JERUSALEM (IPS) - As Israel continues to build walls and fences, analysts say the country’s isolationist policies and unwillingness to deal with the Palestinians and other Arab neighbors through anything other than forceful means spells disaster.
“On the one hand, we’re walling the Palestinians in but, on the other hand, if you kind of zoom out and look at the Middle East, you’ll see that Israel is the one that’s walled in. It’s this island that is losing touch with its neighbors,” said Israeli academic and author Neve Gordon. Israel’s eight-meter high wall in the West Bank is now in its tenth year of construction. As of April 2012, 434 kilometers, or almost 62 percent of the total length of the wall, had been completed.
In June, Israel announced that construction would resume on a section of the wall in the Gush Etzion settlement bloc near Bethlehem. Building of the section around Maale Adumim, one of the largest Israeli settlements in the West Bank, is expected to start next year.
“Whatever is on the other side of the wall is a monster, is an unknown, is something you fear. So it does definitely increase the level of animosity, hate and so forth because it is an unknown and it’s a frightening unknown,” Gordon said.
The Israeli government promotes the wall as a way to protect Israeli civilians from Palestinian violence. Palestinians say that the wall, which cuts deep into the occupied West Bank, is a means for Israel to seize more Palestinian land.
When finished, the wall is expected to annex 530 square kilometers of Palestinian land, equivalent to the area of Chicago, the United States’ third largest city, according to the Palestinian human rights group Al Haq.
Keeping Africans out
But Israel’s push to erect walls and fences around itself doesn’t end in the West Bank; construction of a 230-kilometer fence along Israel’s southern boundary with Egypt is moving forward at a frantic pace, in an attempt to keep African asylum seekers out.
Ironically, asylum seekers in Israel who now number approximately 60,000 are themselves involved in the building of the fence and its infrastructure. Most of them have reached Israel through the Egyptian Sinai desert.
“I feel like I’m doing something against myself,” said 29-year-old Mohammad Anur Adam, a refugee from Darfur in western Sudan, who spent eight months building a road that the Israeli military and police will use to patrol the fence.
“There is no work, that’s why,” Adam said from his home in Eilat, Israel’s southernmost city, only a few kilometers from Egypt.
Israeli Prime Minister Benjamin Netanyahu says the fence is necessary to maintain peaceful relations with Egypt. “To continue the peace, there must be security and to this end a fence is necessary,” he has said. “Its rapid construction is important for both peace and security.”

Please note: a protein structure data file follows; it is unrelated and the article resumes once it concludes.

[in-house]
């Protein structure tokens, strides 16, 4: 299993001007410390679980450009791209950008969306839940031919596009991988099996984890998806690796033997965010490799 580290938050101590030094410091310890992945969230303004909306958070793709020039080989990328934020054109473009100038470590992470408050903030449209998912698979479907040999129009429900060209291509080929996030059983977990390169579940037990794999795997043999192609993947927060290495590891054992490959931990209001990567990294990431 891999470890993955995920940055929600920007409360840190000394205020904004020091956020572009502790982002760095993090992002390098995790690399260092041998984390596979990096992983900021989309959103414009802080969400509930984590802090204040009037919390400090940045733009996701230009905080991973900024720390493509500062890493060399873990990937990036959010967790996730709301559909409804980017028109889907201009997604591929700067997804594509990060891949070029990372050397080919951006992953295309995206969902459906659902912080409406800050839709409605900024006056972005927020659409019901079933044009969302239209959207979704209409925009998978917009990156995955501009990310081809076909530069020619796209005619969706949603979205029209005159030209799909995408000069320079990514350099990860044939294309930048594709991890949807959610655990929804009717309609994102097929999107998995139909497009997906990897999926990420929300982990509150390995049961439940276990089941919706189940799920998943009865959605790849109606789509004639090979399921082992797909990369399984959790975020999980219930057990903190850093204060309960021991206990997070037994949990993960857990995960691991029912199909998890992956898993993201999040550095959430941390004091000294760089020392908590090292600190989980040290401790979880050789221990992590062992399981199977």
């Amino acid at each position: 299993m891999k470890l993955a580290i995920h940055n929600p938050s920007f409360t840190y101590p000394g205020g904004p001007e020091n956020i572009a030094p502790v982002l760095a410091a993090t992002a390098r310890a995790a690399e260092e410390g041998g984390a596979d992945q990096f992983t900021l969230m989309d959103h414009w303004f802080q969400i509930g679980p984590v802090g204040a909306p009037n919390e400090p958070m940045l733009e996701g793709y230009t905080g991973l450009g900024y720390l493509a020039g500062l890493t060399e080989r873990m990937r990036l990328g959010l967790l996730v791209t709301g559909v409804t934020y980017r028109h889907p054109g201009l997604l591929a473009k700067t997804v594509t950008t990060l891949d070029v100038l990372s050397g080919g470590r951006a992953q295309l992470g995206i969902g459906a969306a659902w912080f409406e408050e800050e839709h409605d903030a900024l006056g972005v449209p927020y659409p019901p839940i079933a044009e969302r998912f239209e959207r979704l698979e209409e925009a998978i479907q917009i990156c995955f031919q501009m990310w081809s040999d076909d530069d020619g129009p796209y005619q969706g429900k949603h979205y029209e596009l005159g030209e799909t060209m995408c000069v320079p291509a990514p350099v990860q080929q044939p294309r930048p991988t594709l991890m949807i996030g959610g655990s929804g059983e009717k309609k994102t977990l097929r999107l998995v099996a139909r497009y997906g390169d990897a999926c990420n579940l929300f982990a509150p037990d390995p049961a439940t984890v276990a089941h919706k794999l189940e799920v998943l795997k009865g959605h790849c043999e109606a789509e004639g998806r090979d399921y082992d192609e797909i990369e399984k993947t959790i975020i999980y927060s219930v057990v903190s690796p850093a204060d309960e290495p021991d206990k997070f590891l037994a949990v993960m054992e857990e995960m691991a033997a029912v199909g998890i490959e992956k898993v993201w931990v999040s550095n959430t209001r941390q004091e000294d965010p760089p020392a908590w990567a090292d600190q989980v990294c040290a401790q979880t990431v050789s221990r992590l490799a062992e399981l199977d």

Netanyahu announced early this year that once the fence along Israel’s boundary with Egypt is completed, Israel would build one along the boundary with Jordan.
Even before this announcement, Jordanian King Abdullah II said in interview with The Wall Street Journal in September last year that “Israel has to decide; does it want to be part of the neighborhood or does it want to be fortress Israel?”
Desire to be gated
Israeli historian Ilan Pappe said Israel’s “fortress” mentality is nothing new, and is a product of early Zionist thinking.
“The main Zionist and later Israeli impulse was not to be part of the Middle East but to belong to Europe,” Pappe said. “Whether they have real or imaginary enemies in their own state or on the state’s borders, the Israeli Jewish society voluntarily wishes to be gated so as not blend with the ‘primitive’ Palestinian or Arab environment.”
Pappe believes the Israeli siege mentality forces the state to deal with its neighbors only through force, which in turn isolates it even more from the larger Middle East.
“Breaking down the real and imaginary walls can only be done when Israel, absurdly the strongest military power in the region, will be courageous enough to give up some of its privileges and make Israel and Palestine a more equal state and accept that it is part of the Middle East, its problems and solutions.”
In June, the Israeli authorities completed construction of a seven-meter high wall separating the country from Lebanon. The wall — equipped with cameras and motion detection sensors — covers approximately 1,200 meters.
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